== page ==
No matter who you are (volunteer, executive, or staff) or whether your agency can afford to pay for any further resource or service at The Foundation Center, I highly recommend that you sign up for any one or more of their free newsletters (which I still do). This web page is always listed at the very top of The Foundation Center's web pages in the middle of the top-most header. Going to that web page, the Job Bulleting newsletter may be very pertinent to you right now (given this economy), but notice that they also offer Philanthropy News Digest newsletter, too. It is a weekly digest of all of the news in the nonprofit sector and again, it is invaluable to remain on top of the latest in one's professional (or volunteer work) sector.

Most invaluable, The Foundation Center also offers (again, for free) a RFP Bulletin newsletter. Each week The Foundation Center e-mails this free newsletter listing the latest grants available to apply for (also called a Request For Proposal (or RFP)). Having a list of the latest available grants sent to you weekly, is invaluable.

The Foundation Center's value deepens as organizations or their volunteers and staff choose to pay for yet more of their resources. They offer a store with reputable, professional, excellent resources and on the left you'll see they always offer Specials/Discounts. They also offer an online subscription (in various forms) to their database of grant donors and grants which is very handy given its online access.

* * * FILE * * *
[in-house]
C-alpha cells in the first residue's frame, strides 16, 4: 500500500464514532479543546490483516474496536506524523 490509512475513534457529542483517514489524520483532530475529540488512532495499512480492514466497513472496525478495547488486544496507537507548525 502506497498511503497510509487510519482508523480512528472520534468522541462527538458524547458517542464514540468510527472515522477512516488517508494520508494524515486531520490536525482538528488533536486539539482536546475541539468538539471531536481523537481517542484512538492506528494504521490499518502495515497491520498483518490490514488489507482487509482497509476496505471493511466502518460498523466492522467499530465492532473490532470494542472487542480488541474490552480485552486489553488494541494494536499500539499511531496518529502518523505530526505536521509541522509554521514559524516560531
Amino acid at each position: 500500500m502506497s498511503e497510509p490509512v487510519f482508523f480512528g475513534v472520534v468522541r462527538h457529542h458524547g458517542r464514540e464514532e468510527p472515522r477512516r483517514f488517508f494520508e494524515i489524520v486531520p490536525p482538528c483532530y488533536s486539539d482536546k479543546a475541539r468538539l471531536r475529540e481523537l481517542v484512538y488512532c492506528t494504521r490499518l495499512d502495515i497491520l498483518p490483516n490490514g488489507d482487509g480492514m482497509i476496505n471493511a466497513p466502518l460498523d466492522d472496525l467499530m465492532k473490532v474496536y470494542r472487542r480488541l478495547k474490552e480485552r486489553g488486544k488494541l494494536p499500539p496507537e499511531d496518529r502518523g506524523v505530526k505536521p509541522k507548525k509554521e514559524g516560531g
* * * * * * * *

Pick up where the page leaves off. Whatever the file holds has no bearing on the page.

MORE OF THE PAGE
The Foundation Center remains a professional resource for me and my colleagues, at The Grant Plant, LLC and I heartily recommend it to you and yours. If you have any other resources that you have found invaluable as a nonprofit proessional, please share it here by posting a Comment (below) with it and thank you.

4 comments:

Grant Spy said...

Grant Spy (www.grantspy.com) offers an alternative to the Foundation Center by providing daily bulletins and focusing on grants rather than foundations. For a free trial, contact us at www.grantspy.com/help.php and mention this blog post. --Eric Urbanc, Editor

Arlene M. Spencer said...

Eric, Thank you for sharing the tip! Arlene

Readers, If any Seeking Grant Money Today readers give Grant Spy a try, please take a sec to let us, here, know your experience: how helpful the product is, and any other thoughts by commenting. We'd be grateful. Thank you! Arlene

Nancy said...

Teachers specifically looking for elementary education grants or elementary school fundraising ideas should explore Adopt-A-Classroom - a nonprofit dedicated to supporting teachers. Every school in the US is listed at www.adoptaclassroom.org and since 1998, we've raised over $11 million on behalf of teachers.

Arlene M. Spencer said...

Nancy,
Thank you for the tip! While it isn't a grant searching resource, the Adopt-A-Classroom site looks like a great fundraising mechanism for schools.

If any Seeking Grant Money Today readers use it, please let us know what your experience is by leaving a Comment below. Thank you! Arlene